Many of the 250 children who drowned when a South Korean ferry sank in April would have survived if the crew had issued a simple order to evacuate to emergency decks just outside their cabins, a prosecutor said Tuesday.
Fifteen surviving crew members of the ferry Sewol, including the ship's captain, are on trial on charges ranging from negligence to homicide after they told passengers to stay put in their cabins before abandoning the vessel.
Also on Tuesday, an interim report by the South Korean government found that government negligence and corruption was a factor that caused the April 16 ferry sinking. The report, according to the BBC, cited lax regulation, poor safety inspections and a slow and badly coordinated coast guard response for the tragedy.
The court in Gwangju, the city closest to the scene of the disaster, was shown video for the first time of the crew abandoning ship, prompting an outpouring of anger and grief.
Family members rose in rage when one by one the crew were seen escaping the vessel. Many broke down in sobs and shouted at the defendants who watched the video as if mesmerized.
A woman tried to throw a shoe but was restrained by a court guard. Another rose to ask yet again what has been asked repeatedly during the trial — whether the crew would have done the same if it had been their children obeying orders and waiting in their cabins.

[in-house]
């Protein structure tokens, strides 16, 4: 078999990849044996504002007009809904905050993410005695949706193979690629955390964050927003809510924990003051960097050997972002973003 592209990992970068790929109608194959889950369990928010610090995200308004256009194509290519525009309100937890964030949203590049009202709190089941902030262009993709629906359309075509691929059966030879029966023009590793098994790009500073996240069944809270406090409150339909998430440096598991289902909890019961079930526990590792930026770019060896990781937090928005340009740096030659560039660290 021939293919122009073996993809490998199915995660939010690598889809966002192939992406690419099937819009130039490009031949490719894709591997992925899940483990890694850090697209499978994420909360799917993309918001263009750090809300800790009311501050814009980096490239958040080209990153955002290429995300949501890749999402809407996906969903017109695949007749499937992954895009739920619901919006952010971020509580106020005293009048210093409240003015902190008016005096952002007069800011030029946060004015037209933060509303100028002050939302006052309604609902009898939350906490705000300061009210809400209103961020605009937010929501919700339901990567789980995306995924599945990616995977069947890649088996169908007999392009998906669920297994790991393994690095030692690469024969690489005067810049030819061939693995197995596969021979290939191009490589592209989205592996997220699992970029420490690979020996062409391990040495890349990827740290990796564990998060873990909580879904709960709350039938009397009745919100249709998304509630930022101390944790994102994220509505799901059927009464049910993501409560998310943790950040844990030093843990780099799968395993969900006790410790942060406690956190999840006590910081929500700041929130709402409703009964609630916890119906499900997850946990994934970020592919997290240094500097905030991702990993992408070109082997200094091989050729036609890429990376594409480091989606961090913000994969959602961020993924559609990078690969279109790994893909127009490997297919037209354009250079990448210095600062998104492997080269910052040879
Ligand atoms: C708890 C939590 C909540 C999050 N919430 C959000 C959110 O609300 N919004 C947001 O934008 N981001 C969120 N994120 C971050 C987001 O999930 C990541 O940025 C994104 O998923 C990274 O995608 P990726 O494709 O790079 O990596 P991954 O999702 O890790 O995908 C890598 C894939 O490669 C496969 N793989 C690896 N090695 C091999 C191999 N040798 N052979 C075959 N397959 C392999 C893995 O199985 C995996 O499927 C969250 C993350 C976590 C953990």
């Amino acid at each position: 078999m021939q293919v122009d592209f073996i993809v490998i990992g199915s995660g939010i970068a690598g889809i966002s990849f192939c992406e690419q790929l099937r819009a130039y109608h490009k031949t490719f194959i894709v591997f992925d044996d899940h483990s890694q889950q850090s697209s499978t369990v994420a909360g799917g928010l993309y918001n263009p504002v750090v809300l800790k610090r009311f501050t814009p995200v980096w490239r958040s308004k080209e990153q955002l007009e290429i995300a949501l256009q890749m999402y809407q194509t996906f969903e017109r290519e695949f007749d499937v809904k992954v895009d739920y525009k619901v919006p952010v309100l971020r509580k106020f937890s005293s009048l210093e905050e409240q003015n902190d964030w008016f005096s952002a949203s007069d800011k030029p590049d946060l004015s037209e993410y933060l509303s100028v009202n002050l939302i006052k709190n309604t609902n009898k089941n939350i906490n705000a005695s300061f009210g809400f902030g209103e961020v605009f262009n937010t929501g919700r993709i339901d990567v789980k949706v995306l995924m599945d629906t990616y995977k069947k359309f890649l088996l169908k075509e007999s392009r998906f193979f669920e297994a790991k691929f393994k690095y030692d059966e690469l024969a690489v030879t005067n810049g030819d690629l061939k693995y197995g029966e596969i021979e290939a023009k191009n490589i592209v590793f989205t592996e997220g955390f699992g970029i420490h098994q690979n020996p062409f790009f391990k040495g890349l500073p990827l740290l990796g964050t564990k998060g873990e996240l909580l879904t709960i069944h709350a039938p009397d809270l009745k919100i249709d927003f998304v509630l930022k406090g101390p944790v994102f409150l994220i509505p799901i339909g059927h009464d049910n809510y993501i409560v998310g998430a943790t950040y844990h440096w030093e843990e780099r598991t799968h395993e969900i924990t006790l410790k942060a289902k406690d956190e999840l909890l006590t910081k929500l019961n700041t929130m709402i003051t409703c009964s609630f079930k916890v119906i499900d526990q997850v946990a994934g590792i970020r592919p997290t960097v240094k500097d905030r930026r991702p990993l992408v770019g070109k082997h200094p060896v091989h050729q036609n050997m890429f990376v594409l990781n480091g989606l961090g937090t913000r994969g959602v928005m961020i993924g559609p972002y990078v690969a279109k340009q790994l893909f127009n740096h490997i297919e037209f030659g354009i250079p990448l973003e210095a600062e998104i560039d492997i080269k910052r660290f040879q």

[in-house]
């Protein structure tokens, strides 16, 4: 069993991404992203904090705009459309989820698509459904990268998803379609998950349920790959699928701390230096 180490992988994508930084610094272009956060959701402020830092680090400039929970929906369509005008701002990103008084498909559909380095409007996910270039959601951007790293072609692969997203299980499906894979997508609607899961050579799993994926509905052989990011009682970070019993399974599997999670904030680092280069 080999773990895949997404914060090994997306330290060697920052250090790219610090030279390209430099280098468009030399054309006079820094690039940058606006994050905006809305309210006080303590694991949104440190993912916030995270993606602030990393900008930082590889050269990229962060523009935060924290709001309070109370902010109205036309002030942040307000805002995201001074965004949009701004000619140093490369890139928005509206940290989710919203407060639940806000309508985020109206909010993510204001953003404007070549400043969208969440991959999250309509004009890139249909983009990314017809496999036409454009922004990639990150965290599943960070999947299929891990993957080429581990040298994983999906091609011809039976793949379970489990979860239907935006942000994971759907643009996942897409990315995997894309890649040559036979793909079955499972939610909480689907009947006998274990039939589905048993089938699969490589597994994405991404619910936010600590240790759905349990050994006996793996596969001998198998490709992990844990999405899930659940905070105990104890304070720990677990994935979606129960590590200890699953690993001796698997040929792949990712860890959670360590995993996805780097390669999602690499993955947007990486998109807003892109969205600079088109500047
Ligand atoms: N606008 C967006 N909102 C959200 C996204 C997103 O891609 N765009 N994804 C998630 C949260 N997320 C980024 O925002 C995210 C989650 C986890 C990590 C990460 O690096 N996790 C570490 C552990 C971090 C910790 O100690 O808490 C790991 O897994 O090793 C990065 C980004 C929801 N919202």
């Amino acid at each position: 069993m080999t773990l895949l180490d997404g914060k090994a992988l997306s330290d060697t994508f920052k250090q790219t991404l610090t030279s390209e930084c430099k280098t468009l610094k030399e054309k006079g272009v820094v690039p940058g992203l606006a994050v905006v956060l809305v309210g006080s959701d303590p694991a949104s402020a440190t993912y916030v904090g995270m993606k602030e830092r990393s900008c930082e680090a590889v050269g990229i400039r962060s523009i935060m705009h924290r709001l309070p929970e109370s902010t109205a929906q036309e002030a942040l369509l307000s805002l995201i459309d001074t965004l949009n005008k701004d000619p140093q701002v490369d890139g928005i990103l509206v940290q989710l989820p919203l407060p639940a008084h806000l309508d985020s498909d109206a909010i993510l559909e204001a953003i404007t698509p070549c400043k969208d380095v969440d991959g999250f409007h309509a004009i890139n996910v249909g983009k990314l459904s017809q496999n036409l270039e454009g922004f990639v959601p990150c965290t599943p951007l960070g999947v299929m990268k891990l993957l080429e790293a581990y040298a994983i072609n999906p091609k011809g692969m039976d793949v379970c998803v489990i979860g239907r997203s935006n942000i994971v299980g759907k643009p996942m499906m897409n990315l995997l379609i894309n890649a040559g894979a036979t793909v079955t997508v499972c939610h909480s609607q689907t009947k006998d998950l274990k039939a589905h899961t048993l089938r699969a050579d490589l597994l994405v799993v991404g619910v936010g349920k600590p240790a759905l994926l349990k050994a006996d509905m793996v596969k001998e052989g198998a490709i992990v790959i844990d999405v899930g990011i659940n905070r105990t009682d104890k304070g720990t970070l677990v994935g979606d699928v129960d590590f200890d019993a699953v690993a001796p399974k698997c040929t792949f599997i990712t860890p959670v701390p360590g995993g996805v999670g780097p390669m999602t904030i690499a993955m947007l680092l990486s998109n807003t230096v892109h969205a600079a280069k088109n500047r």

"You may have sneaked out and may live a little longer, but you will all die one day," a sign held by a father said.
"Do not end up forever lost in the nether world after being torn to pieces by the children who wait for you having died with their eyes wide open. Try your best to tell the truth about what happened."
The prosecution used a replica model of the Sewol to argue that many of the students were in cabins located near emergency decks on the third and fourth levels.
"Had there been swift rescue measures, the young students would have been able to leave the vessel through the emergency exits," prosecutor Kim Hyun-woo told the court, adding the decks were just outside the cabin doors. "Then there would been minimum or no casualties."
Of the 476 passengers and crew on board, 339 were children and teachers from the same school on the outskirts of Seoul. Only 172 people were rescued and the remainder, including children and their teachers, are all presumed to have drowned.
The court also viewed video footage taken on a mobile phone by one of the students that showed them in turn joking, pleading for help and leaving messages for their family saying that they loved them.
"Captain, what are you doing? ... Hey, are we sinking?" one student was heard saying in his cabin.
Lawyers for the defense have argued that it was up to the coast guard to rescue the passengers because its rescuers would have had better equipment and training.
The coast guard has been publicly criticized for its slow and ineffective response. President Park Geun-hye has said it will be disbanded and the rescue role transferred to an agency yet to be created.
Authorities are still searching for Yoo Byung-un, 73 — head of the family that owned the operator of the ferry — on charges of embezzlement. Yoo is seen as a major player behind poorly managed safety protocols on the ferry.
Rescuers have called off the search for 11 people still missing with the approach of a powerful typhoon churning toward Japan.
Temporary shelters that house family members of the missing passengers at a port on the island of Jindo were also shut.